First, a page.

North Carolina’s Division of Motor Vehicles is charged with promoting highway safety to more than 10 million people living in the Tar Heel state.
Part of that task includes collecting state-specific data about crashes, the people who cause them, and what conditions led to the accident.
North Carolina Crash Data
In 2016, there were 1,441 traffic-related fatalities in North Carolina, an increase of 4.4 percent year-over-year. During the same time 130,137 crash-related injuries were reported, an increase of 5.3 percent.
There were approximately 14 traffic-related fatalities for every 100,000 people in North Carolina.
Sadly, many of these fatalities could have been prevented. Approximately, 42 percent of people killed in these car accidents were not wearing their seatbelt. Thirty-one percent of children age 0 to 4 killed in a crash were unbelted.
Moreover, nearly 30 percent of all fatal crashes involved alcohol, 32 percent involved speeding, and 12 percent involved distracted driving. All of these driving behaviors could have been avoided.
Counties with the most fatalities included Mecklenburg (102), Wake (79), Guilford (59), Forsyth (42), and Robeson (37). And, the vast majority of car accidents happened between 7 a.m. and 7 p.m.
New Years and Memorial Day had the most fatal crashes compared to other 2016 holidays. However, fatality rates were the highest throughout October.
Finally, teens were some of the most vulnerable drivers on our roadways—there’s an entire section in the report dedicated to teen-crash statistics. For example, 87 teens were killed in car wrecks in 2016; almost 58 percent involved speeding and nearly 14 percent involved alcohol.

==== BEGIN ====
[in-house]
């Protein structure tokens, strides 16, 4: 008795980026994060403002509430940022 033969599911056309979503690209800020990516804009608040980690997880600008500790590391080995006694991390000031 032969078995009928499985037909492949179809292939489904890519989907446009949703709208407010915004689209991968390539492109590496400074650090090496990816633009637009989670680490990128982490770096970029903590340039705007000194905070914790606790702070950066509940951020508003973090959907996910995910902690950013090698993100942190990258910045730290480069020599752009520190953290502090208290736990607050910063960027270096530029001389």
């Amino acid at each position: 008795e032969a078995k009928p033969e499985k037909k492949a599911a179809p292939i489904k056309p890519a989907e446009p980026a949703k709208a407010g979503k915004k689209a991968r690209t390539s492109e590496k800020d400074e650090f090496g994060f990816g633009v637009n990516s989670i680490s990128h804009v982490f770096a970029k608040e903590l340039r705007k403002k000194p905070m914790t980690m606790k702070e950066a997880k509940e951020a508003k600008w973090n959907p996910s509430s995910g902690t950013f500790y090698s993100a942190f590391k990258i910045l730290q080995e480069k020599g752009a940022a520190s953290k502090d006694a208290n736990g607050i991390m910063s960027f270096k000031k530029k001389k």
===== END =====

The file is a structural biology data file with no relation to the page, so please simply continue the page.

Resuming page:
Twenty to 29 year old drivers were in the most crashes compared to other age groups.
Frequently Asked Questions
Do most car accidents result in serious injury or death?
Statistically speaking, no. In 2016, out of 267,494 total crashes in North Carolina, less than .5 percent resulted in fatality and about 30 percent resulted in a non-fatal injury.
Most car accidents are minor collisions that result in minor property damage.
Are traffic accidents getting worse in North Carolina?
Not exactly. Even though crash statistics were up in 2016, fatalities and injuries are not as high as they’ve been in the recent past.
Even though fatalities and injuries remained somewhat constant over many decades, there are more vehicles on the road today than in the 70s, 80s, and 90s.
In 2016, for example, there were more than 9 million registered vehicles in North Carolina. The same year, there were 1,441 fatalities and just over 130,000 injuries.
In 1996, there were fewer than 7 million registered vehicles in the state, but there were 1,494 fatalities and more than 150,000 reported injuries.
Is car insurance the best way to protect myself and my family?
North Carolina drivers are required to have car insurance by law.
But our state’s contributory negligence laws can bar a crash victim from obtaining compensation if they’re responsible for the accident in any way.
For example, if you’re injured in an auto accident where the other party is 99 percent responsible and you’re one percent at fault, you’re not entitled to any compensation.
The best way to protect yourself and your family is to follow all traffic laws, wear your seat belt, ensure children are properly restrained, don’t drink and drive, and never drive distracted.
Is it always necessary to obtain a lawyer after a car accident?
Not all accidents require the expertise of a car accident lawyer, but there’s no harm in speaking to one before you decide to handle things on your own.
Minor collisions that only involve property damage do not typically require an attorney. However, accidents that result in serious injury or those involving large trucks or multiple vehicles almost always benefit from a lawyer’s expertise.
The DeMayo Law Offices work with injured clients on a contingent-fee basis, which means our clients don’t pay anything until we win their case.
If you have questions about an auto accident, we can help. Call our law firm at (877) 333-1000 for a free consultation.